On four Tuesdays in November, speakers have talked about communicating (statistical) uncertainty to the general public in various contexts.
Recordings of the meetings can be found below.
Weather forecasts are inherently uncertain because a weather model is an imperfect approximation of the atmosphere, and because we can’t observe the whole earth system. This results in uncertainty in the location, timing and intensity of weather events, particularly the extreme events that have large impacts on society. The Royal Netherlands Meteorological Institute (KNMI) must quantify and communicate this uncertainty to a variety of users with differing levels of expertise, e.g., the general public or waterboards. We will discuss several case-studies showing the way that KNMI communicates uncertainty, including ensemble forecasts, written text, forecasts for the probability of precipitation, and colour code weather warnings.
Dr. Kirien Whan – Royal Netherlands Meteorological Institute (KNMI)
Every estimate or piece of evidence has inherent uncertainties about it - and for people to make evidence-informed decisions, we need to communicate those uncertainties. So how can we do it without overwhelming people, and does communicating uncertainties undermine people’s trust in the evidence, or in us as communicators? In this talk, Alex will outline some of the Winton Centre’s research into the effects of different kinds of uncertainty communication - on comprehension, perceived trustworthiness and decision-making.
Dr. Alexandra Freeman, Winton Centre for Risk and Evidence Communication - Cambridge University
During the last two years we all experienced a lot of uncertainty about the health risk due to the SARS-CoV-2 virus. Governances and health authorities struggled with how to communicate these uncertainties, sometimes conveying too much certainty about e.g. the transmission route of the virus while experts were still figuring out what the route was. Presumably, the health authorities did not want to frighten the public and aimed to foster the public's trust. Did they do a good job? What do we know about effective uncertainty communication? In order to answer this question, we first have to define what we understand uncertainty regarding health risks is and what we mean with effective. In this presentation we will define uncertain risk, and differentiate between different epistemic or scientific risks, and other uncertainties, e.g. ambiguity, related to health risks, and the public’s perception of uncertainty. Using also our own research about communicating uncertain risks of chemical contaminants in food, we will show that there are discrepancies between scientists and the public and among scientists themselves about the meaning of uncertain risk. This has implications for the effects we aim to attain with uncertain risk communication, e.g. to address concerns and worries, foster trust or increase knowledge.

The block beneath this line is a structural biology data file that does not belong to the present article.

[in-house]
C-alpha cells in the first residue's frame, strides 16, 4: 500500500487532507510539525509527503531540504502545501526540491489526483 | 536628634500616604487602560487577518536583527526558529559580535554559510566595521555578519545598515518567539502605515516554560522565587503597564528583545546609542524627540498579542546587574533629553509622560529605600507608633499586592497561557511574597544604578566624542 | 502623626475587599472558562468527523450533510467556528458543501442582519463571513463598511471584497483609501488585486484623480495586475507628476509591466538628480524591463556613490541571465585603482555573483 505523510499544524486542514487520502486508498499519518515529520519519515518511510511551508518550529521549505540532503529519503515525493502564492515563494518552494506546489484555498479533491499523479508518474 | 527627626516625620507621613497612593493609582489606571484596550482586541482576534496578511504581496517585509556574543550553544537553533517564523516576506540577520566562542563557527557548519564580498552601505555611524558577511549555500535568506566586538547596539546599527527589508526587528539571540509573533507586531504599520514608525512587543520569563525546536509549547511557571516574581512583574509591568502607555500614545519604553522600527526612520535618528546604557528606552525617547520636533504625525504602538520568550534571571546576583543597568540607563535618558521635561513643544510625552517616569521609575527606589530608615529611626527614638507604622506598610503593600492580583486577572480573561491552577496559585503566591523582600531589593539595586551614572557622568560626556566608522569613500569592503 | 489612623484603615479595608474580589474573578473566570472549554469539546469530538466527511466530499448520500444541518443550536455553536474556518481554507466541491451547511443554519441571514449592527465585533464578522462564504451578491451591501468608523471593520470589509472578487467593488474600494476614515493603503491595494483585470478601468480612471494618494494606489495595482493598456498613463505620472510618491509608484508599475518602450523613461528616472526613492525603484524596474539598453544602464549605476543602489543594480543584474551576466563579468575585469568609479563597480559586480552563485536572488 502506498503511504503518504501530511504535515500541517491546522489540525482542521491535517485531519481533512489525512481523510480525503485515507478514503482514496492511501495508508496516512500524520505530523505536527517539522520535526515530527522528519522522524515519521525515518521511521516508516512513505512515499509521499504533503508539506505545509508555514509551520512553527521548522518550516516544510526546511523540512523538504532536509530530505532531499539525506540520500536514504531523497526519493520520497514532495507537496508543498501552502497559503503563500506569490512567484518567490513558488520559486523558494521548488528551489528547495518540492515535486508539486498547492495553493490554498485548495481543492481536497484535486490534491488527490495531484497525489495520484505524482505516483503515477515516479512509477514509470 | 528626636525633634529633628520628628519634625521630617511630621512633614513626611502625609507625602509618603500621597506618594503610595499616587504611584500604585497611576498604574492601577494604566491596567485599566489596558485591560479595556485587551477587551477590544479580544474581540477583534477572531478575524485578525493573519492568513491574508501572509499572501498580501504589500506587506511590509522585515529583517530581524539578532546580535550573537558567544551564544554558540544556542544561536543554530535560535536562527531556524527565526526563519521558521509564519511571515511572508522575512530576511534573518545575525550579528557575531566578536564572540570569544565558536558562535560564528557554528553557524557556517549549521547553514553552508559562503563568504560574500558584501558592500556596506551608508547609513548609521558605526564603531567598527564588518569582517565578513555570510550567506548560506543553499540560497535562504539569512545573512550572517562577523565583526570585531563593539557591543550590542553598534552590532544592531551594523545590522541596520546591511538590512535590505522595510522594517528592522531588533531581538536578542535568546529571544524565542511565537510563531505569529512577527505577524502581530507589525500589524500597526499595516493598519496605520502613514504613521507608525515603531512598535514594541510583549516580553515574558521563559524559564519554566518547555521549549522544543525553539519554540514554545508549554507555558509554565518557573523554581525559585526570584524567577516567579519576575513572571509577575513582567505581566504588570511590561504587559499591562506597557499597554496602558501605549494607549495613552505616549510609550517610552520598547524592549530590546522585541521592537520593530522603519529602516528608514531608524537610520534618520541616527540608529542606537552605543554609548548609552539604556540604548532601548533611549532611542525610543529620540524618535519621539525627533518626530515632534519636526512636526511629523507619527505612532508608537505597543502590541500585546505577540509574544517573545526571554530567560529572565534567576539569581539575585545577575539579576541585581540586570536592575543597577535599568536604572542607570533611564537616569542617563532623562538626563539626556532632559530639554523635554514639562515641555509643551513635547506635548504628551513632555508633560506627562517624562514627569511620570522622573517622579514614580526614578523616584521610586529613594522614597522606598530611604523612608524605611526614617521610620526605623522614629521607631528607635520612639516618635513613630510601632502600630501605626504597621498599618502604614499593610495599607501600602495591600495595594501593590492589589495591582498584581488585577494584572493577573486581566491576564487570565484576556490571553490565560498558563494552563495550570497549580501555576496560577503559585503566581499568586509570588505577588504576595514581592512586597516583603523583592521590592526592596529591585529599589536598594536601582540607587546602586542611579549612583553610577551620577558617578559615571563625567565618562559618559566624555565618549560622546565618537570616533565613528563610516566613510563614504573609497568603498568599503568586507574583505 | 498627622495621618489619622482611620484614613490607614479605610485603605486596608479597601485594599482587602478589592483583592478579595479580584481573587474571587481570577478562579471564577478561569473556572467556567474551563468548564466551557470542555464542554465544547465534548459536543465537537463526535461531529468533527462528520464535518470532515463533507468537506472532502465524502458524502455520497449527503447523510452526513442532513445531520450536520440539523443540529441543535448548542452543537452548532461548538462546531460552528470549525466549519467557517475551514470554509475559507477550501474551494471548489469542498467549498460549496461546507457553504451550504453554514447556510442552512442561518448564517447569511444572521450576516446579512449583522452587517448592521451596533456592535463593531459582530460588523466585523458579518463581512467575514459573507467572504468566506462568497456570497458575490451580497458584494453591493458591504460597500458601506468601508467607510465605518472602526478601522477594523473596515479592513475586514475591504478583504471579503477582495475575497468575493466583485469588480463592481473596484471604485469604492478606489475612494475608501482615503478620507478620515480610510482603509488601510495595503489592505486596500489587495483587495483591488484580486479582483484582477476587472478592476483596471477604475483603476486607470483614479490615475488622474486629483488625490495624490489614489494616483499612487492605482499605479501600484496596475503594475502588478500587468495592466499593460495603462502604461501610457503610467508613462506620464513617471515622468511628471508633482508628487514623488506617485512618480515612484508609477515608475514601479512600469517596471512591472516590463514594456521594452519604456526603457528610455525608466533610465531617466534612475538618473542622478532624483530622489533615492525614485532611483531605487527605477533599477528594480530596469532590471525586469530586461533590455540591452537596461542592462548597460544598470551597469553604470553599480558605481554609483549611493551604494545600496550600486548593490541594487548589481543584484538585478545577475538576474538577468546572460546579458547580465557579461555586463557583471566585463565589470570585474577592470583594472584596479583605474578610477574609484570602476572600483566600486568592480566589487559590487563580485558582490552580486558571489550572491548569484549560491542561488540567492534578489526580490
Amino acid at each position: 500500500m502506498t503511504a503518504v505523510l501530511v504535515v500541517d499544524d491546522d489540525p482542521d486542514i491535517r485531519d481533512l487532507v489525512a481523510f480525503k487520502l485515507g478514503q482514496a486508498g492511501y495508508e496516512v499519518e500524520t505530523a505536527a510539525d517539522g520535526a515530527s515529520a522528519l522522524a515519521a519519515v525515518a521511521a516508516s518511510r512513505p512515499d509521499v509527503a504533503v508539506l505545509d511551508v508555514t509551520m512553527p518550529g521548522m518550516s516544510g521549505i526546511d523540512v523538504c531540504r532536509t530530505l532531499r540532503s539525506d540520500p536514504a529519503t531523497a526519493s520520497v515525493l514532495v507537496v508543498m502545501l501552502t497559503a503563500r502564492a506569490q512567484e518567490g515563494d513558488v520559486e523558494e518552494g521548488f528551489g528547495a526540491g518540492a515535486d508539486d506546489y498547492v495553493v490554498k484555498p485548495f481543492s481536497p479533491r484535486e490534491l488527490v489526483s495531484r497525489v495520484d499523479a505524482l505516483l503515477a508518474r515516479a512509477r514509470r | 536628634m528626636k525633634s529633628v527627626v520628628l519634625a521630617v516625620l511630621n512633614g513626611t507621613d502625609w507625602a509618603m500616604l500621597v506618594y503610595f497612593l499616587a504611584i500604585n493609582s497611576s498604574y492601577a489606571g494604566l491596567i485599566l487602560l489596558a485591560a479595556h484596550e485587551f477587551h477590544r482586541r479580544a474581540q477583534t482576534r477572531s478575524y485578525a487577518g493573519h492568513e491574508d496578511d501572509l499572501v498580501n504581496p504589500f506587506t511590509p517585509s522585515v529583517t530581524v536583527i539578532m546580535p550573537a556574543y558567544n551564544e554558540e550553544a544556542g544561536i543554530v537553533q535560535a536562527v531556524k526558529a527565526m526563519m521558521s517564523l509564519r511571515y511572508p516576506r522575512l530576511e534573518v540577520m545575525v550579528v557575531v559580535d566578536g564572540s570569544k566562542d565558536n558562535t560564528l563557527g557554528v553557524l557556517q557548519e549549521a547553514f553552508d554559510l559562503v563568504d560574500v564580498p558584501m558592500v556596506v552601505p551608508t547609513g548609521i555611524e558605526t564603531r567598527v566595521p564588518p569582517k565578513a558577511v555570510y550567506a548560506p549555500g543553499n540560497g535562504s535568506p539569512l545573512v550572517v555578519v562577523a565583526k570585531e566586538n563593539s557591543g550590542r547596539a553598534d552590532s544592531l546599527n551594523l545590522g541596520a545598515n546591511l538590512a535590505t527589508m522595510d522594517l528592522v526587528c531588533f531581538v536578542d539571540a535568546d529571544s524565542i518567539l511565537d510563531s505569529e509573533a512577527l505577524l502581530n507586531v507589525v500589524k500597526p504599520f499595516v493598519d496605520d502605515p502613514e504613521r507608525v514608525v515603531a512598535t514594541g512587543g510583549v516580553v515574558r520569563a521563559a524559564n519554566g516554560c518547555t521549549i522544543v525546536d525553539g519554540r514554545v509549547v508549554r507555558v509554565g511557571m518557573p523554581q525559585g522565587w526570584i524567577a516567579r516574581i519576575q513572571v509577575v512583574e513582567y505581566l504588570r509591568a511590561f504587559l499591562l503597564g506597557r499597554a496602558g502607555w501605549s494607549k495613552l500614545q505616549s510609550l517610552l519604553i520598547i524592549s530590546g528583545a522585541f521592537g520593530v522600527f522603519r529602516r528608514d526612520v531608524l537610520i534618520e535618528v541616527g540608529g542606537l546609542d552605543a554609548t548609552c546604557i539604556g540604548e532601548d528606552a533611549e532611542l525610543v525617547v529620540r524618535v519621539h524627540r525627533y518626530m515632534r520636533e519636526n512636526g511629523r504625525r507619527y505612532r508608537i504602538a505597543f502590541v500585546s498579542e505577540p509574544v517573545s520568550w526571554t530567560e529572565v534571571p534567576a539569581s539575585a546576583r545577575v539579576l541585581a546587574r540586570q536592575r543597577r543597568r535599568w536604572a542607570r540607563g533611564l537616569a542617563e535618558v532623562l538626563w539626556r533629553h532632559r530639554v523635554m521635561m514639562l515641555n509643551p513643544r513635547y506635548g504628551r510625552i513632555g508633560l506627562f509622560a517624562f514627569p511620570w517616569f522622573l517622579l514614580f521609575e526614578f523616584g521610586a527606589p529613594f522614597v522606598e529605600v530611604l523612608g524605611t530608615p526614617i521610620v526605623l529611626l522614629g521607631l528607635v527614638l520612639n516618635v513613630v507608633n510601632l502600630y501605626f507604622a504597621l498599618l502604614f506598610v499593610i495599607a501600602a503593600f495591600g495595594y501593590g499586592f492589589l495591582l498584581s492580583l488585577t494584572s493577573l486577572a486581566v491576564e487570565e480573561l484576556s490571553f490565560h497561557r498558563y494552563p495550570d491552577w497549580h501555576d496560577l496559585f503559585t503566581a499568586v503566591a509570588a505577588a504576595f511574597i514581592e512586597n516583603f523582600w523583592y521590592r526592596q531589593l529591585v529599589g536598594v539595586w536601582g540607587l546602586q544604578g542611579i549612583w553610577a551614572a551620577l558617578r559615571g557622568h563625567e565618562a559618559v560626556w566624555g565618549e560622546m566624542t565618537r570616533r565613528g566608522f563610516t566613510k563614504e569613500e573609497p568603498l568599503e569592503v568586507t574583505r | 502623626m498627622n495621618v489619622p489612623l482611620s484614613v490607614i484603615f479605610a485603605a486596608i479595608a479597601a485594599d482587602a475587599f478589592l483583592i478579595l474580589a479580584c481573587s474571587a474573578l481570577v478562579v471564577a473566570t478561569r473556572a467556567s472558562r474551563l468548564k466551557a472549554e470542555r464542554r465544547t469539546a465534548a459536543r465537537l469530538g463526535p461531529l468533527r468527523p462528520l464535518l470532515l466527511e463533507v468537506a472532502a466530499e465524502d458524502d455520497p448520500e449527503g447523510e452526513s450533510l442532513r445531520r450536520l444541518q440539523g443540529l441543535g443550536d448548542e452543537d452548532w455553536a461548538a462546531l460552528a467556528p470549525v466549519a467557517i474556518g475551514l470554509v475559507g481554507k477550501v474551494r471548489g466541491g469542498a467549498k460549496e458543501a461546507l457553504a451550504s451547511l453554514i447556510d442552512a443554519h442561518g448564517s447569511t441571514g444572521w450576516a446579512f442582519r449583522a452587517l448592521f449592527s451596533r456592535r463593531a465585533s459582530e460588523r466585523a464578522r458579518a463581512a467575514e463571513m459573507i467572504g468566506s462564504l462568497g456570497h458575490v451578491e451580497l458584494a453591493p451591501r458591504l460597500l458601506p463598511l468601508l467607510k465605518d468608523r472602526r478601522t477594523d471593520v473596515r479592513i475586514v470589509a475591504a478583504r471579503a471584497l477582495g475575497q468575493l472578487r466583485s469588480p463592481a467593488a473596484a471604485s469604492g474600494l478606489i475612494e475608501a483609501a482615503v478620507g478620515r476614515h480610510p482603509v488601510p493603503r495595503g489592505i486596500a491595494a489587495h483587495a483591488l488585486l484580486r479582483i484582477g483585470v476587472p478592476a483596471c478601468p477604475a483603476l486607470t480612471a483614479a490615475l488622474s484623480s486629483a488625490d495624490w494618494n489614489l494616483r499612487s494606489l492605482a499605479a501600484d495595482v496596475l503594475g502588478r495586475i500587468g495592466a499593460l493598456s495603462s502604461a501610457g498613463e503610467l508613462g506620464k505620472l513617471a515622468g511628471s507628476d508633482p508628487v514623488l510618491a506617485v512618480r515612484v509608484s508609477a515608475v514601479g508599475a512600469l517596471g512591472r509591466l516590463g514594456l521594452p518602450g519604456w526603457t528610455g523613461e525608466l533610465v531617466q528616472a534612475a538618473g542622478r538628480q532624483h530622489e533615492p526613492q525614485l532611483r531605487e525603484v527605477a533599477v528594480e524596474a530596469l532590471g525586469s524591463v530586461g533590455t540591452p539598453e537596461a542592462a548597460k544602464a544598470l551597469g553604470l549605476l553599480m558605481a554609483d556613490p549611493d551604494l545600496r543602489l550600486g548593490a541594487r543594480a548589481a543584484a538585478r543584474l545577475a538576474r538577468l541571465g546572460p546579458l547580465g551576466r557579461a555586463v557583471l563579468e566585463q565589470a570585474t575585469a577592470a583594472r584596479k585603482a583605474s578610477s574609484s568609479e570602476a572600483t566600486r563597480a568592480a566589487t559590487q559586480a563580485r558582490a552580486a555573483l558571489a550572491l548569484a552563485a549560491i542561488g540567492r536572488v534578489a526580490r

Prof.dr. Daniëlle Timmermans, professor of Public Health Risk Communication, Department Public and Occupational Health, Amsterdam UMC, Vrije Universiteit
Photo: Tjitske Sluis
In an era of evidence-based medicine, using outcome information (e.g., 10-year survival or risk of experiencing short- and long-term side-effects) to guide medical decisions has become commonplace. Numerous prediction models have been and continue to be developed for this purpose. Originally, this type of information was mainly intended to support healthcare professionals’ decision-making, but increasingly outcome information is being communicated to patients to support shared decision making. Outcome information is also being incorporated into information platforms for patients and patient decision aids. Much of the focus of risk communication research has been on how to communicate probabilities effectively to patients. But what to do with information about the uncertainty associated with these probabilities? During this presentation I will use the context of early-stage breast cancer as an example to zoom in on whether and how uncertainty is discussed by healthcare professionals and patients’ preferences for receiving information about the uncertainty.
Dr. Ellen Engelhardt, Netherlands Cancer Institute - NKI